Ethnoarchaeological research on traditional farmer knowledge in Eastern Tigrai, Ethiopia reveals adaptations that farmers employ in the face of environmental change, most notably from climate, soil erosion, increasing demographic pressures, and the practice of fire ecology. Within an historical ecology framework, information from farmer consultants is integrated with an analysis of the archaeological and palaeoenvironmental literature to elucidate potential human-environment interactions in the development of the first complex societies in the Horn of Africa during the Pre-Aksumite and Aksumite (1600 BCE- CE 700) periods. The drought and famine of 1984/5 had a significant impact on both the environmental and agricultural systems, and farmers stopped cultivating many crop varieties after this period. A cycle of accumulating cultivated varieties and practices, and then environmental and societal events shifting the systems potentially for decades, perhaps was experienced by farming communities during the development of the Pre-Aksumite and Aksumite civilizations.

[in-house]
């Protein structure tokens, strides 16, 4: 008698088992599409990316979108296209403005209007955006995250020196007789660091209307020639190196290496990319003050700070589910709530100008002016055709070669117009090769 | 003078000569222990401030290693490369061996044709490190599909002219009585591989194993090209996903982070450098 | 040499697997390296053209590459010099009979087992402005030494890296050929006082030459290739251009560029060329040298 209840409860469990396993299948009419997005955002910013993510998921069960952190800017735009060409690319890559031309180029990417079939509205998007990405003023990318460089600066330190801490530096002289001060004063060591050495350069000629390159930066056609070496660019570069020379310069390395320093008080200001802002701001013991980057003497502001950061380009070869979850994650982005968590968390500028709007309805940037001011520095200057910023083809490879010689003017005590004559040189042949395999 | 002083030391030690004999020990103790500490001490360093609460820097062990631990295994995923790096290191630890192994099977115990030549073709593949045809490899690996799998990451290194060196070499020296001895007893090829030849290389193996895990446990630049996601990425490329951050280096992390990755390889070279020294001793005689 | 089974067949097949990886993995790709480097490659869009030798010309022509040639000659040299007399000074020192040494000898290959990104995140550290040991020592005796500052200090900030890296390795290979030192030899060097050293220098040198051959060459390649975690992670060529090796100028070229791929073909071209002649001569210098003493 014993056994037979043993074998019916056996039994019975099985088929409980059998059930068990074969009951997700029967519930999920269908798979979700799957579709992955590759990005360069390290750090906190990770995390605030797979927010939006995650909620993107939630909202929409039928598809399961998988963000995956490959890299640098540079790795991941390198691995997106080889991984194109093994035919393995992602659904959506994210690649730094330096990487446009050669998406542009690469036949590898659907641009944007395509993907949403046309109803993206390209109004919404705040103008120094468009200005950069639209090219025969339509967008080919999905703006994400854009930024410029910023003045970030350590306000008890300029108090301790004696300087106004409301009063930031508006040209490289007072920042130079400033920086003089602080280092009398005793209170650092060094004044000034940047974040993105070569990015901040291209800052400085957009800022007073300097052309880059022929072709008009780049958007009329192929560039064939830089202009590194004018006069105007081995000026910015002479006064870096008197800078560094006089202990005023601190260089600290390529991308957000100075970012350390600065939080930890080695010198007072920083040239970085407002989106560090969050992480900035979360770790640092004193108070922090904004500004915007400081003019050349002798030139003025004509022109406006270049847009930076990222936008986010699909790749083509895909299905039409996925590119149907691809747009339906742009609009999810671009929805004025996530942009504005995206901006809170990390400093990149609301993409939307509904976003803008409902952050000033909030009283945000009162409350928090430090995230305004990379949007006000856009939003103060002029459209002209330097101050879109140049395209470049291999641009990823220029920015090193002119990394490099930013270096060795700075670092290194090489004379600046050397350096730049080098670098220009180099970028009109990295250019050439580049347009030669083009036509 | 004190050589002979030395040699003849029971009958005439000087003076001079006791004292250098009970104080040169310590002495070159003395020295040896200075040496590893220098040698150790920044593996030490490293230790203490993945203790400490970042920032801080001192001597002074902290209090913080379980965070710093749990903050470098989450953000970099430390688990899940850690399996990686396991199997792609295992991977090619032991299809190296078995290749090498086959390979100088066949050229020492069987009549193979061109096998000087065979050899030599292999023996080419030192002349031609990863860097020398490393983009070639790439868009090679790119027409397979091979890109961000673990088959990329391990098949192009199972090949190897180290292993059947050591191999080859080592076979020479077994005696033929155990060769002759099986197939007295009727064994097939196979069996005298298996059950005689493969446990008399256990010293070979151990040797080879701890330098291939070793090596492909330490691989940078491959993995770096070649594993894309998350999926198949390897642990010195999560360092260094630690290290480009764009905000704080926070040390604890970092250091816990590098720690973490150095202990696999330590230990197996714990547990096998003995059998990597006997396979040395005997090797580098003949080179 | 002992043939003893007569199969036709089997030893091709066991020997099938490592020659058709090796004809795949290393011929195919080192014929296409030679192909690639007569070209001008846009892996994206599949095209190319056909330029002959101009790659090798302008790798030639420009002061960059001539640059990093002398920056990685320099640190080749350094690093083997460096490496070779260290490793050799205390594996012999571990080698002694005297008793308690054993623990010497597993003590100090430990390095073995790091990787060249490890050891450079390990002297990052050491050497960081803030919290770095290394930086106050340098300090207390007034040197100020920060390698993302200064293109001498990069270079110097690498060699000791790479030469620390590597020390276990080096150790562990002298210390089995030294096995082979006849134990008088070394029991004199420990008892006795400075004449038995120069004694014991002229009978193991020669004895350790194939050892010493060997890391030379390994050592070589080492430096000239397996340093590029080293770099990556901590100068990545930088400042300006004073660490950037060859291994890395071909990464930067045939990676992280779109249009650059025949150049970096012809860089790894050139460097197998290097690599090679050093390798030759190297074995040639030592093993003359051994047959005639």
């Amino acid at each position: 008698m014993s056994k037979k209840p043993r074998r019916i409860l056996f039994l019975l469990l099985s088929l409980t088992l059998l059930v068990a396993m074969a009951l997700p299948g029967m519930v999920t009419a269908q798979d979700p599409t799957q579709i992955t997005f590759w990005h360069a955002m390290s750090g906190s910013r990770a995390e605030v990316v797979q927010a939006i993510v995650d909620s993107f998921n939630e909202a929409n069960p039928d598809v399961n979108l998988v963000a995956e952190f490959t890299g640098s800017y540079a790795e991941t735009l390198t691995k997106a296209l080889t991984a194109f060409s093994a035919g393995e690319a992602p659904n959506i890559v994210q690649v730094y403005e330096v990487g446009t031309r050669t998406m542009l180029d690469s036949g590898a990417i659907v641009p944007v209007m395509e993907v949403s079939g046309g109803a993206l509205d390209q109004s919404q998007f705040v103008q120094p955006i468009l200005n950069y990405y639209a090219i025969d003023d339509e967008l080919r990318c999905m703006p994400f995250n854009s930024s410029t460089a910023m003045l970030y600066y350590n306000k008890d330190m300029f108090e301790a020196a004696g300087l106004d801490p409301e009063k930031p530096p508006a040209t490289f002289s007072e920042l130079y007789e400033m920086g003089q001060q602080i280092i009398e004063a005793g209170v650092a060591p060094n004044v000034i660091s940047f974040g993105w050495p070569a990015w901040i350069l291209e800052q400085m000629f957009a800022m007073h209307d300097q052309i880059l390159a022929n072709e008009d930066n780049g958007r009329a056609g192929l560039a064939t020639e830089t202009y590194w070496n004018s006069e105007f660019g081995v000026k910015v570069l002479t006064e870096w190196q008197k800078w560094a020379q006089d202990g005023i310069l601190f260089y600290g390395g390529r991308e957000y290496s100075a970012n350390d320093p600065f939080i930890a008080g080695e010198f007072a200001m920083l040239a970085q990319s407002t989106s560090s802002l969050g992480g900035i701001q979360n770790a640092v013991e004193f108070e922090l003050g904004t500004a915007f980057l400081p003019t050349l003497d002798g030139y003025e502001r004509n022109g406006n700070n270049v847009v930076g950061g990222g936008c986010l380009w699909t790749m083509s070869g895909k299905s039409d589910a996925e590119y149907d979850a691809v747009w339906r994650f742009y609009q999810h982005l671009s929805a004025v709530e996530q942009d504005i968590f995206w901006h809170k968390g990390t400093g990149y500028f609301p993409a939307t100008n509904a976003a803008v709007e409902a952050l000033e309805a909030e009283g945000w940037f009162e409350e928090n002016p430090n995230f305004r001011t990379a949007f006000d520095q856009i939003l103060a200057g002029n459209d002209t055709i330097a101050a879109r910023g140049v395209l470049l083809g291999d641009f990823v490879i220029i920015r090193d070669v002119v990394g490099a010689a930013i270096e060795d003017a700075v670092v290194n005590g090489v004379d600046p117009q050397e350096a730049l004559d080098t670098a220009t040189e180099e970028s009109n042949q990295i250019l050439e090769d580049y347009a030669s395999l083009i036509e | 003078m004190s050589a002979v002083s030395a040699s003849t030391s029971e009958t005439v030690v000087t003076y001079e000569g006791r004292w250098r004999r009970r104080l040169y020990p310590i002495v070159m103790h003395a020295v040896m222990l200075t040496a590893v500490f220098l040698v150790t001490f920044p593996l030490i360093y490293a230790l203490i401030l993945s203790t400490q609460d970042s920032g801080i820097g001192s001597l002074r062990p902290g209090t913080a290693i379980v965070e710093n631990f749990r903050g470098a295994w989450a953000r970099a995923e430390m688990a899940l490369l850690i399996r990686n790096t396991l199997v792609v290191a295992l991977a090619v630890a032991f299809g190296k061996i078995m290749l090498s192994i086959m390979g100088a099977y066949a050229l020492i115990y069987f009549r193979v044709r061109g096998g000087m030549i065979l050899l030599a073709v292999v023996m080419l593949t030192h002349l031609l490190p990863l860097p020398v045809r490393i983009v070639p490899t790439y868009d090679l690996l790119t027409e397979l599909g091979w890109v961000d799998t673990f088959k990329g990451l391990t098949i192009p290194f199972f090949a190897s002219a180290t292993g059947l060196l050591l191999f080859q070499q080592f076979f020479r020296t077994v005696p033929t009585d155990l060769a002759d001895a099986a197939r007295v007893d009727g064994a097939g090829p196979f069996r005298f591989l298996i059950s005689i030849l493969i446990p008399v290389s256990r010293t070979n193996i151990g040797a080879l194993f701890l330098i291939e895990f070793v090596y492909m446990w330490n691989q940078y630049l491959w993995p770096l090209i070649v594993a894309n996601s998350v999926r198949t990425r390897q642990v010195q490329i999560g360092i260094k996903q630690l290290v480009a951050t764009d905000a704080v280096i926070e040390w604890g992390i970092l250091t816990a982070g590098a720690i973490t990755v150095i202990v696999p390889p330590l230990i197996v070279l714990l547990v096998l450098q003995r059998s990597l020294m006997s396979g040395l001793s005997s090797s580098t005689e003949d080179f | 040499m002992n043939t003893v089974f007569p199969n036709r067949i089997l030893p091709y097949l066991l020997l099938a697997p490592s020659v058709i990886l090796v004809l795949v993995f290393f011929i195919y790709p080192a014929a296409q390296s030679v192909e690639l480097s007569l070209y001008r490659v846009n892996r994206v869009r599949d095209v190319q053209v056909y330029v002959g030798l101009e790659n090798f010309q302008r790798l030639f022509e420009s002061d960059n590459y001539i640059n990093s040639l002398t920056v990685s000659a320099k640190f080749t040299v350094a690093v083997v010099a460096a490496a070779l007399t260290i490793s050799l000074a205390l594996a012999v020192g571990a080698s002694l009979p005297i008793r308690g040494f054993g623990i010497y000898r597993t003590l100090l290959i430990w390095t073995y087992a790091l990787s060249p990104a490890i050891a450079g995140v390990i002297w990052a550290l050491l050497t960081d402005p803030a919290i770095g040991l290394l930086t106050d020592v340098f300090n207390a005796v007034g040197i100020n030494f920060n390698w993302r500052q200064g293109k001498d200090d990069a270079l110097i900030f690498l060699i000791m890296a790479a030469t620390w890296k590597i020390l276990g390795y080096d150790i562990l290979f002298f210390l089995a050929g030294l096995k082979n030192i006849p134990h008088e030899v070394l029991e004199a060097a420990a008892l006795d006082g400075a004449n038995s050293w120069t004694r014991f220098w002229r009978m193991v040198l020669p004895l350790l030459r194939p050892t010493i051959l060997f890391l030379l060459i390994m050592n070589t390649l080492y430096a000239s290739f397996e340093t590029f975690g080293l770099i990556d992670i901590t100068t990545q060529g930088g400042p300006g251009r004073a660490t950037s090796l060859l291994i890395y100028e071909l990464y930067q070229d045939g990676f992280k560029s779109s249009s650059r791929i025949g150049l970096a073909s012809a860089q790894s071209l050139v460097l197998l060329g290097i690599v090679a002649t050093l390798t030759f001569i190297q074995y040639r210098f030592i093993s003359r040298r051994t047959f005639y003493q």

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Thesis advisor: D'Andrea, Catherine
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